Taoist Calendar

We provide information to help our community align their schedules, practices, and cultivation with the lunar calendar, as was done in traditional Taoism. See below for information on all the features of this calendar.

Four Season Qigong and Dao Yin Seated Exercises

This calendar features the specific practice schedule for the Four Season Qigong and Dao Yin exercises. Become a Celestial Immortal Member and visit the Four Seasons Qigong page for more information about these practices, along with instructions and demonstration videos.

Chen Tuan’s exercises are a very old form of what was traditionally termed Dao Yin (道 引) practices, which means “to lead and guide the qi/breath.”

In the lunar calendar, the year is divided into periods that change every 15 days or so. Two periods per month add up to twenty-four periods per year which correspond to the 24 Dao Yin exercises to be utilized one each period. Each new moon and full moon correlate to the beginning and end of one of the practices, which you can find the specific dates for on the calendar.

Meanwhile, there is one Qigong practice per season that you use along with your Dao Yin practice. Doing these practices together according to the changing seasons and cycles harmonizes your energy with the natural rhythms of nature.

Chinese Festivals

Throughout the year, China has traditionally celebrated eight major festivals.

  1. Chinese New Year—1st Day, 1st Moon
  2. Lantern Festival—15th Day, 1st Moon
  3. Qingming Festival—April 4th or 5th (Solar Calendar)
  4. Dragon Boats Festival—5th Day, 5th Moon
  5. Double Sevens Festival—7th Day, 7th Moon
  6. Autumn Moon Festival—15th Day, 8th Moon
  7. Double Nine Festival—9th Day, 9th Moon
  8. Laba Festival—8th Day, 12th Moon

Auspicious Days

These days fall on the New Moon (the 1st day of the lunar month) and the Full Moon (the 15th day of each lunar month). These days bring good fortune because the New Moon represents the beginning of things and the full moon represents the illumination and fruition of all things.

Taoist Fasting/Vegetarian Days

There are normally eight days each month when it is most auspicious to either practice fasting or vegetarianism. These days always fall on the 1st, 8th, 14th, 18th, 23rd, 24th, 28th, 29th, and 30th days of the lunar calendar (provided the month has 30 days). These days are meant for increasing a person’s merit and virtue.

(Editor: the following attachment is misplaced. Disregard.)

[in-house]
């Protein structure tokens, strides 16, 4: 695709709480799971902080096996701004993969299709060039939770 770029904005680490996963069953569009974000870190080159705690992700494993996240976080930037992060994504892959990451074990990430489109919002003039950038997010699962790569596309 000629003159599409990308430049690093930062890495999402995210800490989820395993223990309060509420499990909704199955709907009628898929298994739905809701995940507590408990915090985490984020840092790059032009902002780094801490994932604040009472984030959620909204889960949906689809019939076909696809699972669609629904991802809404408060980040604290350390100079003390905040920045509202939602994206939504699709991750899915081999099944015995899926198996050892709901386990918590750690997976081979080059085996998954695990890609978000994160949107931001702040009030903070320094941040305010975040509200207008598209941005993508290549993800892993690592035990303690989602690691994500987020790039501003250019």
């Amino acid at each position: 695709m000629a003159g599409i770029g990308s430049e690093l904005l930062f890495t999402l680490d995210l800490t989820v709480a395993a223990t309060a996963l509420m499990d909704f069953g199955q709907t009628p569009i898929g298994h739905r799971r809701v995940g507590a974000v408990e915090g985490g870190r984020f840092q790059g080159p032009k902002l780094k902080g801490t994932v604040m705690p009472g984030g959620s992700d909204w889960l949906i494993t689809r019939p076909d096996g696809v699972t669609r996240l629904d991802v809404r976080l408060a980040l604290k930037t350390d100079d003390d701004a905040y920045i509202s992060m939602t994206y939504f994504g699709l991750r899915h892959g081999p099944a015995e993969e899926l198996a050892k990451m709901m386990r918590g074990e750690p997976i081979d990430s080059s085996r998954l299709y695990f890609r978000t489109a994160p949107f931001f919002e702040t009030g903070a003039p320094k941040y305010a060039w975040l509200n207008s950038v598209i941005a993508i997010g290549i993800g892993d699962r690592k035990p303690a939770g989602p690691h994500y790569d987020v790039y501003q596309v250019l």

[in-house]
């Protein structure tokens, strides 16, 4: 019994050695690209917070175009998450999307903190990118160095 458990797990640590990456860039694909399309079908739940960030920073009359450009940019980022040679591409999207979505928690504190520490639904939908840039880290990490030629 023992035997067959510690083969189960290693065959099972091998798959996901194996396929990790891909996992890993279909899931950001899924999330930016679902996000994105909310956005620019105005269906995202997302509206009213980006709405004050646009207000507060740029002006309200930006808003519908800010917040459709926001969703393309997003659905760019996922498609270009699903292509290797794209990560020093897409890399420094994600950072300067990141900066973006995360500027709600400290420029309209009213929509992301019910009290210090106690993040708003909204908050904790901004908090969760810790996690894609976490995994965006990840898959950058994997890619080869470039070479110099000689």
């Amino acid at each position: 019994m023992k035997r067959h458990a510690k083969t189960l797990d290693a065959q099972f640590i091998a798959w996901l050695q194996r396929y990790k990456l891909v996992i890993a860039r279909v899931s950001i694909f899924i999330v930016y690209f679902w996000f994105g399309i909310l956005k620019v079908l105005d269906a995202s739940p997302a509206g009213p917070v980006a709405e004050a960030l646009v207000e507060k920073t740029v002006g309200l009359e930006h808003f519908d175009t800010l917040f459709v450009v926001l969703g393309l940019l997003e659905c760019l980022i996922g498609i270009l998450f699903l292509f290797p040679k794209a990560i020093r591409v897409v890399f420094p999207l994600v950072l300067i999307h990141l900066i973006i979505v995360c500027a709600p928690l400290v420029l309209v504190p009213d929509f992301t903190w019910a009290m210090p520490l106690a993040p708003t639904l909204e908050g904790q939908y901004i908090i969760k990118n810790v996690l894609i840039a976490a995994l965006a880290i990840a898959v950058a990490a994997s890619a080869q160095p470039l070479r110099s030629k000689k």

Taoist Celebration Days

These are birthdays and special veneration days of various immortals, as well as special days in connection with the Sanctuary of Tao. In traditional Taoism, there are numerous days associated with the veneration of immortals. This calendar, however, focuses on those figures who play an important role in the Sanctuary of Tao’s practices and teachings.

Taoist Spirit Reporting Days

These are the days in the year that the transgression recording spirits report on a person’s conduct and deeds (good and bad) to the Heavenly Officials for either rewards or retribution. On the Geng Shen days, the Three Corpse Spirits in a person’s body go directly to the Heavenly Officials and make their reports. The Controller of Destinies/Stove God delivers his reports on the last day of each month, as does the Earth Spirit, and the Three Origin Spirits (which reside over a person’s head). On Geng Shen days, some Taoists will refrain from sleeping so that the Three Corpse Spirits cannot leave the body to make their reports. Within a lunar year, there are five Geng Shen days. The first one (the most important) falls on the 57th Day of the lunar calendar and the remaining ones occur every sixty days thereafter.

Lunar Dates

Each day, month, and year correlate to twelve animals in the Chinese Astrology system. Chinese calendars can be lunar or solar-based systems or a combination of both, so you will find differences in the starting dates for certain lunar years and months between different sources’ calendars.

Tao Calendar Links

Tao CalendarTaoism and Chinese Astrology

Chart Your Chinese Animal SignsChinese Astrology Cycles

The Tao Calendar files are also available in the new membership portal. Click on the Member Portal to access the new area.

Resource Sections

Tao BlogWhat Is Taoism?

Nourishing Life PracticesTaoist Meditation

Sanctuary of Tao